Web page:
For the sake of convenience the state may be regarded as sum of three major regions – Malwa with 69 of 117 seats, Doaba with 23 seats and Majha with 25 seats.

Unarguably Malwa is the crucial area that would more or less decide the ruling power.

Till 2007 it was the SAD that had held sway in this region, then the Congress came to bear much influence, but since 2014 Lok Sabha polls when the AAP opened its account in Punjab and won 4 seats and 30 percent of vote share by denting into the SAD support base, matters have attained a new dynamics.

The Congress definitely enjoys an upper hand at a pan-Punjab level as evident in the crushing defeat of Arun Jaitely of BJP-SAD in the city of Amritsar that falls in the Majha region at the hands of Captain Amrinder Singh who belongs to Patiala in the Malwa region.

Hence with the announcement of Captain as the Congress’ CM candidate and a clear mandate, maximum chances of misgivings or of dissidence within the party cadre may have been quelled.

The party could also bank on the negative new baggage about AAP misrule in Delhi but if this would translate into a sure victory cannot be predicted.

In all eventualities a Congress victory in Punjab would be a huge boost to Rahul Gandhi’s (de-facto President of Congress) image as his party has been thrashed consistently since 2014, barring the Bihar win where factors were too extraneous to take credit for.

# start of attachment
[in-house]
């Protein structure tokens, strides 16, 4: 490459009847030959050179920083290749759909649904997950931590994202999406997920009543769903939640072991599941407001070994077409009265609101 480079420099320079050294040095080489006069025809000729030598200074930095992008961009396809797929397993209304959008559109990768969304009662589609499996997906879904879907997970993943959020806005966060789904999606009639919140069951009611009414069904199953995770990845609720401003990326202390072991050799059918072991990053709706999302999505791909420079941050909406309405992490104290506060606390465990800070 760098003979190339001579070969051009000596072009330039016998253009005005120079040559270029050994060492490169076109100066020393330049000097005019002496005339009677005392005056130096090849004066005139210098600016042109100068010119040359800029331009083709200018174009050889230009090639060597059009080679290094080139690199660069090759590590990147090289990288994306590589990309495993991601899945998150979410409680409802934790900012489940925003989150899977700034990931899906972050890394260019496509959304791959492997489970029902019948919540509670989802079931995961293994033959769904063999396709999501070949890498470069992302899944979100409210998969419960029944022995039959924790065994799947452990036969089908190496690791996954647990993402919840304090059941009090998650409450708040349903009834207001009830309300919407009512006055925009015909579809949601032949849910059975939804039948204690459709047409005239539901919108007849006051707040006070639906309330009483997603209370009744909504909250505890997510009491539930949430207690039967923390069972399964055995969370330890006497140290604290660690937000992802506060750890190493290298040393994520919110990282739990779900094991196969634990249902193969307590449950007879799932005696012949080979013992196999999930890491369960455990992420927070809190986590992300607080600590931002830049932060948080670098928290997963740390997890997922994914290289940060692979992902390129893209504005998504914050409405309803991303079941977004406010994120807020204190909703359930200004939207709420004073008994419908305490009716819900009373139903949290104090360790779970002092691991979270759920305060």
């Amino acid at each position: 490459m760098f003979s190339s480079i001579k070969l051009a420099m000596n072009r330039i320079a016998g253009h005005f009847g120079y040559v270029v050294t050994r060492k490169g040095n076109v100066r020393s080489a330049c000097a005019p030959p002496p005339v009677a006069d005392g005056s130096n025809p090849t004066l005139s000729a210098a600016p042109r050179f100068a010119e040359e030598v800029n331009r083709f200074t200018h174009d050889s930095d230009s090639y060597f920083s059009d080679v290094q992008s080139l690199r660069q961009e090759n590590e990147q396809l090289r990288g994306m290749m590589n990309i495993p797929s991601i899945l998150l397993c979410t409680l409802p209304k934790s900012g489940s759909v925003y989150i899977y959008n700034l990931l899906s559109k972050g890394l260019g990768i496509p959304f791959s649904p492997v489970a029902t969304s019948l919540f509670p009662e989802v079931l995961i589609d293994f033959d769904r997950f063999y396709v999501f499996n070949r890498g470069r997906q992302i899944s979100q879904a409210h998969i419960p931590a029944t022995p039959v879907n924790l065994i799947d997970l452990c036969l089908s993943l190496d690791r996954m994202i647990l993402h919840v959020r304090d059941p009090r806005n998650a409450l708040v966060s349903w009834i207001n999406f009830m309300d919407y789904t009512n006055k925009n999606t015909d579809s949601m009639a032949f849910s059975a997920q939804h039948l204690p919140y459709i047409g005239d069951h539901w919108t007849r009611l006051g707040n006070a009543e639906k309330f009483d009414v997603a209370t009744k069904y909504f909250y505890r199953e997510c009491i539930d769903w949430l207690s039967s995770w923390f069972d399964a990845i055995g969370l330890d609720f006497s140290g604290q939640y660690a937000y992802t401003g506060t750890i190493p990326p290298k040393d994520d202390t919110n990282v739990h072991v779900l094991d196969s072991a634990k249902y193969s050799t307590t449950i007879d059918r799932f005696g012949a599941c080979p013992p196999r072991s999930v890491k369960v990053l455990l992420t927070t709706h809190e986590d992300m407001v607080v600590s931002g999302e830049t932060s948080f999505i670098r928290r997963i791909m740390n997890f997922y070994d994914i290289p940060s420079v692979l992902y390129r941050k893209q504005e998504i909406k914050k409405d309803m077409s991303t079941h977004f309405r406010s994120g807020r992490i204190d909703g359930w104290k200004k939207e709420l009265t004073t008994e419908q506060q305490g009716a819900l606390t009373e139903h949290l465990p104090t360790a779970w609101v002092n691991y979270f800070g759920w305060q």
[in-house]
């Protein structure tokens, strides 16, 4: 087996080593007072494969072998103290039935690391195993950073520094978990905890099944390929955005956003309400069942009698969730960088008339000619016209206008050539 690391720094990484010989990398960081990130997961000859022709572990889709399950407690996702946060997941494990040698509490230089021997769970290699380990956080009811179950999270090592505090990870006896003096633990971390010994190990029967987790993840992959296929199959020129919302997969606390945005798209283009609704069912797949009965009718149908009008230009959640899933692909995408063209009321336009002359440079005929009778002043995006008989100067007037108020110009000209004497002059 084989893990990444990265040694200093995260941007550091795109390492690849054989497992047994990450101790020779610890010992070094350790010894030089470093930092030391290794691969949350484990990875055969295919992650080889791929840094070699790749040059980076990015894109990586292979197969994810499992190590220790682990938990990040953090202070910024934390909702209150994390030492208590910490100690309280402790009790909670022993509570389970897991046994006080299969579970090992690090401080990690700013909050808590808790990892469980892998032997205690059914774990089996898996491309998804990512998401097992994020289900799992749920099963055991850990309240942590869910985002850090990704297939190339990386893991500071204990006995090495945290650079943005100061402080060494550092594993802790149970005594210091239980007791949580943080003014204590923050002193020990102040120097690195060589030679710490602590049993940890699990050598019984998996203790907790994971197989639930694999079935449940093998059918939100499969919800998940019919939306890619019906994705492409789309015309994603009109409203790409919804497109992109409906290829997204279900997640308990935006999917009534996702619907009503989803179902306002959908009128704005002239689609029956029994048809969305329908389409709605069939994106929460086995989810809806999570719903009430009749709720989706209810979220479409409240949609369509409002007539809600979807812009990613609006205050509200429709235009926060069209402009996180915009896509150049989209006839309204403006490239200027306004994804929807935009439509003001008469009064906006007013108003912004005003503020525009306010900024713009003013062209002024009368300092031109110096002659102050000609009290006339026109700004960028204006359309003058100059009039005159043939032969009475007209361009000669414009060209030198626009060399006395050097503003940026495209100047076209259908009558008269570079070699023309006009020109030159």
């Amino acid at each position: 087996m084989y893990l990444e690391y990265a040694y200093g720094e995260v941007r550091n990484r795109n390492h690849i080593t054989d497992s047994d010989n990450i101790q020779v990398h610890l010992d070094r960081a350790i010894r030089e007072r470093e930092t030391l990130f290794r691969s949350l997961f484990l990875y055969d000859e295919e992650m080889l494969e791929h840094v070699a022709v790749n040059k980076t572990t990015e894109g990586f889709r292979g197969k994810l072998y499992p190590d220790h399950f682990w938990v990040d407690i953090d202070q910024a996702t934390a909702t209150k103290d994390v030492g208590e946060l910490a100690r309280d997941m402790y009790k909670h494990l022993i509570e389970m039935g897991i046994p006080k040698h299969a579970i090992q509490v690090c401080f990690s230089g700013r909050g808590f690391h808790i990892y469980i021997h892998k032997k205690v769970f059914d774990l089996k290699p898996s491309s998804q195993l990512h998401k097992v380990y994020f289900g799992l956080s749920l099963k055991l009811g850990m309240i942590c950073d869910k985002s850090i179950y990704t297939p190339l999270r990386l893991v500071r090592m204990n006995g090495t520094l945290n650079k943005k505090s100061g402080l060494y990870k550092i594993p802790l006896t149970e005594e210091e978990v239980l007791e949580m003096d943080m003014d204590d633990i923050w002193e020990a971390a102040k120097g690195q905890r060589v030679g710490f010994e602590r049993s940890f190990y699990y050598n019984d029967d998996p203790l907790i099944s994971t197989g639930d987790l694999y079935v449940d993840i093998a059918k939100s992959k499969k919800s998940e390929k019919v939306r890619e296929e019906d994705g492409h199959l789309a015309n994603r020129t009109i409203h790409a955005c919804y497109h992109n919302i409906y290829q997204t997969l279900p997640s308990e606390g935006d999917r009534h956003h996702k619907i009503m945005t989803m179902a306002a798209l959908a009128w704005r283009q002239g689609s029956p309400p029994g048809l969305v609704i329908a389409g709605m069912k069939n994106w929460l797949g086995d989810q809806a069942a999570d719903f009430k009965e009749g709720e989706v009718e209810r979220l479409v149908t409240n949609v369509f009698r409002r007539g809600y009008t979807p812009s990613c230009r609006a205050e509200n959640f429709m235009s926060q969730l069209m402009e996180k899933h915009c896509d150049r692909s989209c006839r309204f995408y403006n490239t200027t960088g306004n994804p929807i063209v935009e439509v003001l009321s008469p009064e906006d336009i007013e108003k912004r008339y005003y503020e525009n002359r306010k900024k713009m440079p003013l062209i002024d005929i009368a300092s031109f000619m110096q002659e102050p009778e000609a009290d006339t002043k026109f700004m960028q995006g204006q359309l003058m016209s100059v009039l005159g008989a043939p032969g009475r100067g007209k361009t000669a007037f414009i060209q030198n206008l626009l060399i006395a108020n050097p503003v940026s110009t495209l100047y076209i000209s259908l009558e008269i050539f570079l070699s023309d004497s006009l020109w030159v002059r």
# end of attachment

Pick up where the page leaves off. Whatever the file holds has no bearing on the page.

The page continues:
It would also set the tone for elections in other states – Uttar Pradesh, Uttrakhand AND Manipur besides projecting the party as the chief opposition force against the Modi/BJP power.

The Aam Aadmi Party is now the third most significant political party, started with a big bang in 2014. It has gained considerable respect over the years amongst Punjab’s youth.

It has partnered with Bains Brothers’ Lok Insaaf Party though it could face trouble as its star candidate of 2014 polls, Dr Dalijit Singh, the eye surgeon who had won 80,000 votes in Amritsar, has joined the Congress, and Jyoti Mann of Jalandhar who had polled 240,000 votes has also left for SAD.

And with the recent Maur Mandi bomb blast ahead of elections there is a recent charge on the AAP that it is unwittingly providing a platform to extremist, radical Sikh diaspora settled abroad to operate from Punjab by none other than a former top cop, K.P.S. Gill who was instrumental in ending terrorism in the state.

As a new entrant the party is seeking to capitalize the frustration among the youth (about 35 percent of population) of the “bread basket” of India yearns for employment and not for farm subsidies.

The party has been unable to present any plan for course correction but with the lure of promises has tapped into politically inexperienced young nominees to win votes of the people who have hitherto seen the rules of the Congress and SAD in turn.

While some Indian news channels claim an AAP victory for Punjab, the results would be out on March 11. The state of Goa also held for elections, Feb. 4, and analysts predict a hung assembly due to a split verdict between the BJP and AAP for Goa.